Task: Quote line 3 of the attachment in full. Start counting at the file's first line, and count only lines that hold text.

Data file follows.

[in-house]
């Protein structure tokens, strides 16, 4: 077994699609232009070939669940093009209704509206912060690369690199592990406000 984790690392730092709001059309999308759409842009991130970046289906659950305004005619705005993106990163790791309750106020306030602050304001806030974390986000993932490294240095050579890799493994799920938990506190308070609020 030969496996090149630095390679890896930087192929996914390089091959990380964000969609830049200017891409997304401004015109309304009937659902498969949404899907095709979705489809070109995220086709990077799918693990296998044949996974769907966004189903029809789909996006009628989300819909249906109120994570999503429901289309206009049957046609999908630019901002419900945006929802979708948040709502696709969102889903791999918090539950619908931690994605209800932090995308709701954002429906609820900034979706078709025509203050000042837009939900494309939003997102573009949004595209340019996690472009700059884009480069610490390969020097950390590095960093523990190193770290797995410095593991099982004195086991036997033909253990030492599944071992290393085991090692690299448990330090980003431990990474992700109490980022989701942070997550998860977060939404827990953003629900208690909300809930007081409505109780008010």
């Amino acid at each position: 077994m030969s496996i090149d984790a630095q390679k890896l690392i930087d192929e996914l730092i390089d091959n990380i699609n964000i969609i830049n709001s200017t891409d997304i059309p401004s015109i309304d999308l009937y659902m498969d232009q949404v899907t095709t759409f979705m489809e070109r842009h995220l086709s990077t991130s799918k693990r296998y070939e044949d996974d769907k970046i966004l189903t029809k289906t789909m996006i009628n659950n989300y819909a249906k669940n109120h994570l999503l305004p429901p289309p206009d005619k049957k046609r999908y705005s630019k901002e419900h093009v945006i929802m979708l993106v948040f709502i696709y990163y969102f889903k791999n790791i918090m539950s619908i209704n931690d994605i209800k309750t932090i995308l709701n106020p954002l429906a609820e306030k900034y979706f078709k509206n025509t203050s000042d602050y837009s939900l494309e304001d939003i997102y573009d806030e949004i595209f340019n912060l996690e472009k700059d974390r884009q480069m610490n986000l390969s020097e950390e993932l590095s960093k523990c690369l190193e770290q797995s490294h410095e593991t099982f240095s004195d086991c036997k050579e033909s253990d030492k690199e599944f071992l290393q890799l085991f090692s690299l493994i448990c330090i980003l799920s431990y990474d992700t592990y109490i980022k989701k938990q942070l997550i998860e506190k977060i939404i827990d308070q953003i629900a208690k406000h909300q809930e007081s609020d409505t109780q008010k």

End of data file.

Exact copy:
């Amino acid at each position: 077994m030969s496996i090149d984790a630095q390679k890896l690392i930087d192929e996914l730092i390089d091959n990380i699609n964000i969609i830049n709001s200017t891409d997304i059309p401004s015109i309304d999308l009937y659902m498969d232009q949404v899907t095709t759409f979705m489809e070109r842009h995220l086709s990077t991130s799918k693990r296998y070939e044949d996974d769907k970046i966004l189903t029809k289906t789909m996006i009628n659950n989300y819909a249906k669940n109120h994570l999503l305004p429901p289309p206009d005619k049957k046609r999908y705005s630019k901002e419900h093009v945006i929802m979708l993106v948040f709502i696709y990163y969102f889903k791999n790791i918090m539950s619908i209704n931690d994605i209800k309750t932090i995308l709701n106020p954002l429906a609820e306030k900034y979706f078709k509206n025509t203050s000042d602050y837009s939900l494309e304001d939003i997102y573009d806030e949004i595209f340019n912060l996690e472009k700059d974390r884009q480069m610490n986000l390969s020097e950390e993932l590095s960093k523990c690369l190193e770290q797995s490294h410095e593991t099982f240095s004195d086991c036997k050579e033909s253990d030492k690199e599944f071992l290393q890799l085991f090692s690299l493994i448990c330090i980003l799920s431990y990474d992700t592990y109490i980022k989701k938990q942070l997550i998860e506190k977060i939404i827990d308070q953003i629900a208690k406000h909300q809930e007081s609020d409505t109780q008010k």